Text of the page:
giant black hole without a galaxy to call home. (http://www.eso.org/outreach/press-rel/pr-2005/pr-23-05.html)

Jaq Draco
18-09-2005, 00:21
indeed tis very interesting

so how exactly do we detect blackholes??

its obviously not through visual identification of the accretion disk

TenTailedCat
18-09-2005, 00:59
You detect them by watching the crap going into them, don't you?

Kordos
18-09-2005, 05:54
indeed tis very interesting

so how exactly do we detect blackholes??

its obviously not through visual identification of the accretion disk

at the moment we can only detect black holes in binary star systems - they draw gas from the star toward the black hole, the gas spirals around getting denser and denser forming an accretion disc - the compression is so great that the gas emits x-rays - we can observe these x-rays being given off and also the huge gravitational pull of the black hole is enough to make the star 'wobble'

so far the major candidate for a black hole is Cygnus X-1 (a binary star system) based on the 'wobble' and measured x-rays given off - but it depends on who you talk to, my astronomy lecturer was dead certain that there is a black hole there while my physics lecturer would say “well it fits the math” and refuse to elaborate on the subject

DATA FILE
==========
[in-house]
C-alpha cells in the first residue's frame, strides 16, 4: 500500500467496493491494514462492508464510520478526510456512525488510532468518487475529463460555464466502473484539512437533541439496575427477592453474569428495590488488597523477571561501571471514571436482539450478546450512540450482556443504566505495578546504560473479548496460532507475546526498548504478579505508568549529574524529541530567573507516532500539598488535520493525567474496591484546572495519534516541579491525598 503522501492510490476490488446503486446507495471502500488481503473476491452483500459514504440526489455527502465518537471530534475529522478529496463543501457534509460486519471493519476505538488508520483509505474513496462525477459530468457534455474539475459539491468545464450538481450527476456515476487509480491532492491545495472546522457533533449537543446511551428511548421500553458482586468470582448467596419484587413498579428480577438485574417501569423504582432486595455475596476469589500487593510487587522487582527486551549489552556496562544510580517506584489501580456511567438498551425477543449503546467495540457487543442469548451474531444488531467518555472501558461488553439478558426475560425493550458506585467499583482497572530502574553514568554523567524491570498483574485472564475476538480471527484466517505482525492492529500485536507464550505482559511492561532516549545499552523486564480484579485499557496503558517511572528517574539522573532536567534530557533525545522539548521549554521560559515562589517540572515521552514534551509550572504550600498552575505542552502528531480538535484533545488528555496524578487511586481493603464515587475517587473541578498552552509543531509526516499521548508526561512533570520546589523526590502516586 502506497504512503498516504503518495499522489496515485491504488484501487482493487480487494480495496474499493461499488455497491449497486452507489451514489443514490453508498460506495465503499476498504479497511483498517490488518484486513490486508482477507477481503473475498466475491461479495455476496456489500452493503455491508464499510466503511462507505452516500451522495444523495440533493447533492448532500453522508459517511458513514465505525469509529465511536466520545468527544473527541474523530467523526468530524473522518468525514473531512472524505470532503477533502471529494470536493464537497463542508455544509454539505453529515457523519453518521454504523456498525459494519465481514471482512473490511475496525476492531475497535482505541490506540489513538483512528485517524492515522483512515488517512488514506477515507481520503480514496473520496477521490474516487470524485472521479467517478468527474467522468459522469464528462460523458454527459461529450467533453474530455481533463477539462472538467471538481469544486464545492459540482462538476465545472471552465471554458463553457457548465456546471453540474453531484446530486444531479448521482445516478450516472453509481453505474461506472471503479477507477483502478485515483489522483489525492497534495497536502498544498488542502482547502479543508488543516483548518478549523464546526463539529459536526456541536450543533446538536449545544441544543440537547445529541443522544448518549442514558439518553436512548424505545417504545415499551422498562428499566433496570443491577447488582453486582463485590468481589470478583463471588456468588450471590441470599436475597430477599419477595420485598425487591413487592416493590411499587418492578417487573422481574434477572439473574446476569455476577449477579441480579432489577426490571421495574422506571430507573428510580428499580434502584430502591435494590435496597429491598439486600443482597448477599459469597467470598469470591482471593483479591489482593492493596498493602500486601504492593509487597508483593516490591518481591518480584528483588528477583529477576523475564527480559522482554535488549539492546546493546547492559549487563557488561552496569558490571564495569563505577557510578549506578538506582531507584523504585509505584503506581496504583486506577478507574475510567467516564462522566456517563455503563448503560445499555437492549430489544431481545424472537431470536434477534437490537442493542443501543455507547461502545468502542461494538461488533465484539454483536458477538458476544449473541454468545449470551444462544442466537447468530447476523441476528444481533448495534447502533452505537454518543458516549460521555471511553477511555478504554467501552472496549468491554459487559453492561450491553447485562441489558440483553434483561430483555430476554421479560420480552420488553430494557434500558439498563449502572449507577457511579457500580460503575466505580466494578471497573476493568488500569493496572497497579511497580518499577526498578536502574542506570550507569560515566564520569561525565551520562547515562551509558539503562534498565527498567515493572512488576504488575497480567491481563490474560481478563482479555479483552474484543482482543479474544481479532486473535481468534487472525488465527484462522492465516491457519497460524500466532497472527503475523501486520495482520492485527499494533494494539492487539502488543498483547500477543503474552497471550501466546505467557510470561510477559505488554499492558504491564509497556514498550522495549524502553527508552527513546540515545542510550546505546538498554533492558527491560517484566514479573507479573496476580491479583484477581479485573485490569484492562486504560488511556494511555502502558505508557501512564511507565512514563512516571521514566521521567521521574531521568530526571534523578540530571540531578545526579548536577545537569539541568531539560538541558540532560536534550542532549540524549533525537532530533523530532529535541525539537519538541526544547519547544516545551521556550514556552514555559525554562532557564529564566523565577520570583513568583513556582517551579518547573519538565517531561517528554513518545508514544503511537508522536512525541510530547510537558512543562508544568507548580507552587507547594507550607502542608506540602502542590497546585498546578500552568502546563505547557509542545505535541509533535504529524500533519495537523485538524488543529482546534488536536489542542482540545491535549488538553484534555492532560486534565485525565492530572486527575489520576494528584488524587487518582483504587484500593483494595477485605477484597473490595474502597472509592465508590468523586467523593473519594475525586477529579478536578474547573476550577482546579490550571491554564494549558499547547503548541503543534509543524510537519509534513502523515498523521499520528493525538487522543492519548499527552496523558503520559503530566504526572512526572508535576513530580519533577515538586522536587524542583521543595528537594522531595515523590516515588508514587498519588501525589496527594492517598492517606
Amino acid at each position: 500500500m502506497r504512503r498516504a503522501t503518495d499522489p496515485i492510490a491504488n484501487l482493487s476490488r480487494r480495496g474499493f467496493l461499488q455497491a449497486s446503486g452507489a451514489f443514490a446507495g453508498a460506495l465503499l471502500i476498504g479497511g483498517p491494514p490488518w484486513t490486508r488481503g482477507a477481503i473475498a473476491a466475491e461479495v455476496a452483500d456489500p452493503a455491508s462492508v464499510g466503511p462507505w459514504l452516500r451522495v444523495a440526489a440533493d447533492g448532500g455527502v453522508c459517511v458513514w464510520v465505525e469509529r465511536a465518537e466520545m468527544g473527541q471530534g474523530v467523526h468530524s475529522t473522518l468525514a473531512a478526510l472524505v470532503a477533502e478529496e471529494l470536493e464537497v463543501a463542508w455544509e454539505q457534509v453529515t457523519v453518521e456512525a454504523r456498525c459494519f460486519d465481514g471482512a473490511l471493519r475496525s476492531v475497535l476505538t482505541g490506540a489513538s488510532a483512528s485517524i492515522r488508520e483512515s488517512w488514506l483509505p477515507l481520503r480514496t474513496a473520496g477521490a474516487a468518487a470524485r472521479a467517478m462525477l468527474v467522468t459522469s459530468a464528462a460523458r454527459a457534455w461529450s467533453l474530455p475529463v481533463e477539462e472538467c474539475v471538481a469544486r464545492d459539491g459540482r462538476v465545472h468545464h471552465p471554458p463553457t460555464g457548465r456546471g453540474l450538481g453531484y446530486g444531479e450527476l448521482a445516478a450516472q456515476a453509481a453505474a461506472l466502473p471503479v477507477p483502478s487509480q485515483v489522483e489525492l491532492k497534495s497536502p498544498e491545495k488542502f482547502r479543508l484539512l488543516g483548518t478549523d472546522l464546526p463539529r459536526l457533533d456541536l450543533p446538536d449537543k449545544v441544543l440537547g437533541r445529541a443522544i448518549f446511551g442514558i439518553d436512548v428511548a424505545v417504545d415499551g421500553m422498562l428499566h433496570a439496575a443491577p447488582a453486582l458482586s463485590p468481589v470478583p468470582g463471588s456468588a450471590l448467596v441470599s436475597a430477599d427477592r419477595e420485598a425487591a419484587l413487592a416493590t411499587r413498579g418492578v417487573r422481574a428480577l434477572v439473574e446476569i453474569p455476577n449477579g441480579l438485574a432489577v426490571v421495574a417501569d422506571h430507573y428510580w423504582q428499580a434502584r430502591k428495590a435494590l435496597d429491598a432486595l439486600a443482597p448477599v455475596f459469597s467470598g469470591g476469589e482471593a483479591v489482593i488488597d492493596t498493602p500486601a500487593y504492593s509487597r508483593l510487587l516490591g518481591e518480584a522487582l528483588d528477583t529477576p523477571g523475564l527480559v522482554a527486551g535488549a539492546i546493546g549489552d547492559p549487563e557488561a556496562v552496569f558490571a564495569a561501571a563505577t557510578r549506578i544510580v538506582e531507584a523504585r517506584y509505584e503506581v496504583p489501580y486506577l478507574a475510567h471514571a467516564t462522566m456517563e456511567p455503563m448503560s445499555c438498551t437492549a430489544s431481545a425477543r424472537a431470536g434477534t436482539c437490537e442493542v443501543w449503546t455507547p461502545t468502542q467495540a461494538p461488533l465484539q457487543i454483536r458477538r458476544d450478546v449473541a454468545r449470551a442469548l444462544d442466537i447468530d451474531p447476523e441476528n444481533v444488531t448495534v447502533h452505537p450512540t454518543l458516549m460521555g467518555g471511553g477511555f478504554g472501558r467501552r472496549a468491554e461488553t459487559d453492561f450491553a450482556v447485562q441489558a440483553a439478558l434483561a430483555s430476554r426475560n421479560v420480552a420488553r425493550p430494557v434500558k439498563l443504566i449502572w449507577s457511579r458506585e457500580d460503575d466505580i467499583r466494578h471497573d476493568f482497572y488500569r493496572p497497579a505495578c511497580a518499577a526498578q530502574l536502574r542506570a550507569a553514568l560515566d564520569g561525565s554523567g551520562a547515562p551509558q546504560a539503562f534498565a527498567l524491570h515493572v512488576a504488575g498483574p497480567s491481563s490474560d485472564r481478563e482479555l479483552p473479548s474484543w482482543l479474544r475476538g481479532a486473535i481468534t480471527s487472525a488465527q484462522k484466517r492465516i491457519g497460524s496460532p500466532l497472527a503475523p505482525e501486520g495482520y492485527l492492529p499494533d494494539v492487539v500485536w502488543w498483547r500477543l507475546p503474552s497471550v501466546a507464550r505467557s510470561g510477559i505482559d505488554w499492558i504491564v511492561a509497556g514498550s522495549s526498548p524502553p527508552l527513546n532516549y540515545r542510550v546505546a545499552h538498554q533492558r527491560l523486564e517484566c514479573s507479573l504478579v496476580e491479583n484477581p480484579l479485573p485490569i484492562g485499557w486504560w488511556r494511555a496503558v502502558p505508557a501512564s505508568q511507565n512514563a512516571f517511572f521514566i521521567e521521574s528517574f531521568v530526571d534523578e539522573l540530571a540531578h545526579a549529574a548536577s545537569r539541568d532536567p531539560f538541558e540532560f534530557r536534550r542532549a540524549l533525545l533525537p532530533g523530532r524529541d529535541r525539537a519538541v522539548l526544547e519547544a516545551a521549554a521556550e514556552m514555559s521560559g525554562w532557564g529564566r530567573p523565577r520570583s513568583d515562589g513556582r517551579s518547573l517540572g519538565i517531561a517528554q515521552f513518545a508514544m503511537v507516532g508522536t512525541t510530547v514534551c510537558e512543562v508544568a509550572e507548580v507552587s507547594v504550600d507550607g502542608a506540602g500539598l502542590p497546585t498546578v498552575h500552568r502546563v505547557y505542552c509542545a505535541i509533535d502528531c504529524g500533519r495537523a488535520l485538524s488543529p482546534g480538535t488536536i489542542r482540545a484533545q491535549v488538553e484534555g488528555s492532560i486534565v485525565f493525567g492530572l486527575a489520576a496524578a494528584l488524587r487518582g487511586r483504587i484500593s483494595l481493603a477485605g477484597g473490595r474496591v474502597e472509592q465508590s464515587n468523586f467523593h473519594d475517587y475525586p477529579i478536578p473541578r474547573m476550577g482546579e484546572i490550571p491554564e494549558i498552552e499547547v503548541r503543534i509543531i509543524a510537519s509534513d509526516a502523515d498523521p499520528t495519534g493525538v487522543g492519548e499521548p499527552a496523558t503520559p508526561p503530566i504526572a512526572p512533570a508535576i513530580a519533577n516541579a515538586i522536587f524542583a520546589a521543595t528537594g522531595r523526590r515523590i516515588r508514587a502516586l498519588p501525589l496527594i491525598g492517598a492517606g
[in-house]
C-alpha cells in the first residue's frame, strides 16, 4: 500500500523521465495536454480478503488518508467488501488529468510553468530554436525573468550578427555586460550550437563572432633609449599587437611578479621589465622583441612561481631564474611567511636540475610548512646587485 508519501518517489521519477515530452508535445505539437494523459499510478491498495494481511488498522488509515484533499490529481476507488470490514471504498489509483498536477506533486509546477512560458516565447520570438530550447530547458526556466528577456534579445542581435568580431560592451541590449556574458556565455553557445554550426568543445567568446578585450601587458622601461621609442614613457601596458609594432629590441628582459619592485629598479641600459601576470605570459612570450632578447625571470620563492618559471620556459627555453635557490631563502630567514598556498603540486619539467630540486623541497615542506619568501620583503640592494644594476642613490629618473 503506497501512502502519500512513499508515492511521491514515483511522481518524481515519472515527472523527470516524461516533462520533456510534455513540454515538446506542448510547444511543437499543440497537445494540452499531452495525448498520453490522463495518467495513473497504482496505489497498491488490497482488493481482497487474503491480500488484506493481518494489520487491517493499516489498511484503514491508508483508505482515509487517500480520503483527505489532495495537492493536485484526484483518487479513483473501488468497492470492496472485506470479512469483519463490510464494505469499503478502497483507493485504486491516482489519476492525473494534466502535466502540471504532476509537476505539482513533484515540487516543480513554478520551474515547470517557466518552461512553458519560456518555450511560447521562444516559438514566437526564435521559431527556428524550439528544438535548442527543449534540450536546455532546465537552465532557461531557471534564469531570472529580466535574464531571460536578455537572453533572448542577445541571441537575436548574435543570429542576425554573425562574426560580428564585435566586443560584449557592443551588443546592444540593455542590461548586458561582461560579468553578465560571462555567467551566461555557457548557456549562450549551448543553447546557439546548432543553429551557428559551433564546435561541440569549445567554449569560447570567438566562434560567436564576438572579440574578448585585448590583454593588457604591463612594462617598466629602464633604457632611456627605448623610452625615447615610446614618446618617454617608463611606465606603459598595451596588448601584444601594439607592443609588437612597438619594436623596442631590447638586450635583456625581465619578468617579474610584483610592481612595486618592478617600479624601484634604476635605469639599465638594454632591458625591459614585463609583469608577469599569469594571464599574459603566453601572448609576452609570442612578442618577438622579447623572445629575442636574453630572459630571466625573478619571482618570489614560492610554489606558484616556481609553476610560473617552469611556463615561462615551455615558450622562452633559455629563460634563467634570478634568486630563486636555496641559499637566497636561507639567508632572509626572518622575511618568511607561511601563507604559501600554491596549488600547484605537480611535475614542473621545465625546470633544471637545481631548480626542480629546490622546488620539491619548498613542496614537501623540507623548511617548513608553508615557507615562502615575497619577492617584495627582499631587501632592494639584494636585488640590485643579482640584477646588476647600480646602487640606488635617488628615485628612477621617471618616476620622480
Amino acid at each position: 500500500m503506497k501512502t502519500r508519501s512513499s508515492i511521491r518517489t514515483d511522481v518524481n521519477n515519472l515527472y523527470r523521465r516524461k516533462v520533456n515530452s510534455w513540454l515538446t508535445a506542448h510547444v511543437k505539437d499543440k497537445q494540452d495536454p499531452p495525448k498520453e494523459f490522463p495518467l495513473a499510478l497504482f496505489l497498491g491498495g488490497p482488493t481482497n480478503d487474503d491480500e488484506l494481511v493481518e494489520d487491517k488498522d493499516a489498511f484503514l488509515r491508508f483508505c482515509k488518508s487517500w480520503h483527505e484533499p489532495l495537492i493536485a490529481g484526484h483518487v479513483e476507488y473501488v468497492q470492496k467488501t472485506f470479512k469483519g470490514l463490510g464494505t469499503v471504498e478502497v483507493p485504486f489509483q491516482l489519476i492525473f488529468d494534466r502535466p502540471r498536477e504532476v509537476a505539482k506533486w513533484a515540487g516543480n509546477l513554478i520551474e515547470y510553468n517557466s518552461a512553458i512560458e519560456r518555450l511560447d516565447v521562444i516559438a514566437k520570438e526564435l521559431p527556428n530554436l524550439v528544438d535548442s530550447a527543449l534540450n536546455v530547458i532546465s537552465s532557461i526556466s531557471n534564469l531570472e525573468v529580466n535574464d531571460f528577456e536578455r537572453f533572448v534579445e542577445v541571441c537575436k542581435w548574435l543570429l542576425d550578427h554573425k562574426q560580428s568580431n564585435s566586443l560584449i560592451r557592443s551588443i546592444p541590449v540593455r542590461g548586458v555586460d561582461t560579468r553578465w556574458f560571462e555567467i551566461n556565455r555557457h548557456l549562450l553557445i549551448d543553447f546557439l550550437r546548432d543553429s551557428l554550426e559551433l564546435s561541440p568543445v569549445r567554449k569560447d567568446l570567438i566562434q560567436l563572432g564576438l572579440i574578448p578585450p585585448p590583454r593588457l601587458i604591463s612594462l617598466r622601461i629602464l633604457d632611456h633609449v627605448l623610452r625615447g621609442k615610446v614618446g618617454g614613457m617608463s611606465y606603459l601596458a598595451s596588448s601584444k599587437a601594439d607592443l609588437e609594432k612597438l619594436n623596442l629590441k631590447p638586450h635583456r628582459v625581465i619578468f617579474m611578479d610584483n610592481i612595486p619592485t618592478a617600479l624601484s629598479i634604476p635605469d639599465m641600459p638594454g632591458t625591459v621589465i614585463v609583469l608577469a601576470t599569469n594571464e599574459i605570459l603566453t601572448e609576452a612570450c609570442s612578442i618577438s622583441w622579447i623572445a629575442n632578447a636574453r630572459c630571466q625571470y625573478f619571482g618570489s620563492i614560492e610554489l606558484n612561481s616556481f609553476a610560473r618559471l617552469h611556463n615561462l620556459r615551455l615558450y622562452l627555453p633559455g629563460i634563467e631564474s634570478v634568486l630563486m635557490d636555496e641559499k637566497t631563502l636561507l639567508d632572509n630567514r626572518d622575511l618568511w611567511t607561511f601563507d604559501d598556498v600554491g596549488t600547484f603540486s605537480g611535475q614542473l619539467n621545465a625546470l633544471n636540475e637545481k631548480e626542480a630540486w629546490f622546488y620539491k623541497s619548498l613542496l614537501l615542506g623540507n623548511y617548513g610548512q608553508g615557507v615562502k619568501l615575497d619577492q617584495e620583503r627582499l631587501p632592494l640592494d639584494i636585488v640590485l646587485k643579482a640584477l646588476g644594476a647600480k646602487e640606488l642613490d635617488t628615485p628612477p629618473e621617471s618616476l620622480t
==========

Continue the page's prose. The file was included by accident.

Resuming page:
Jaq Draco
19-09-2005, 14:28
i wonder what it'd be like actually seeing one

Sojourner
19-09-2005, 14:38
Generally black holes are powerful x-ray emitters, particularly ones close to stars, because the charged matter orbiting them is accelerated as it's pulled in.

de Selby
19-09-2005, 18:38
In the absence of material falling into the hole, it would just look like a black sphere (or ellipsoid if rotating). You could also expect to see gravitational lensing (and poss red/blueshifting) of anything (stars) in the background.

Interestingly, the really big holes inside quasars and galaxies are so huge that apparently the tidal forces at the event horizon are quite survivable. So you could jump in and have a chance to look at the outside world from inside the hole before the inevitable spaghettification occured.

Jaq Draco
19-09-2005, 22:54
wait a min de Selby, why is it that because the big big ones have survivable tidal forces at the event horizon. doesnt seem to sound right

i would have the bigger the badder it'd be

Kordos
20-09-2005, 00:14
wait a min de Selby, why is it that because the big big ones have survivable tidal forces at the event horizon. doesnt seem to sound right

i would have the bigger the badder it'd be

nope, the bigger the black hole the simplier it is - also it is easier to make a suppermassive black hole than a 'normal' blach hole

Jaq Draco
20-09-2005, 01:04
@kordos: doesnt really explain things,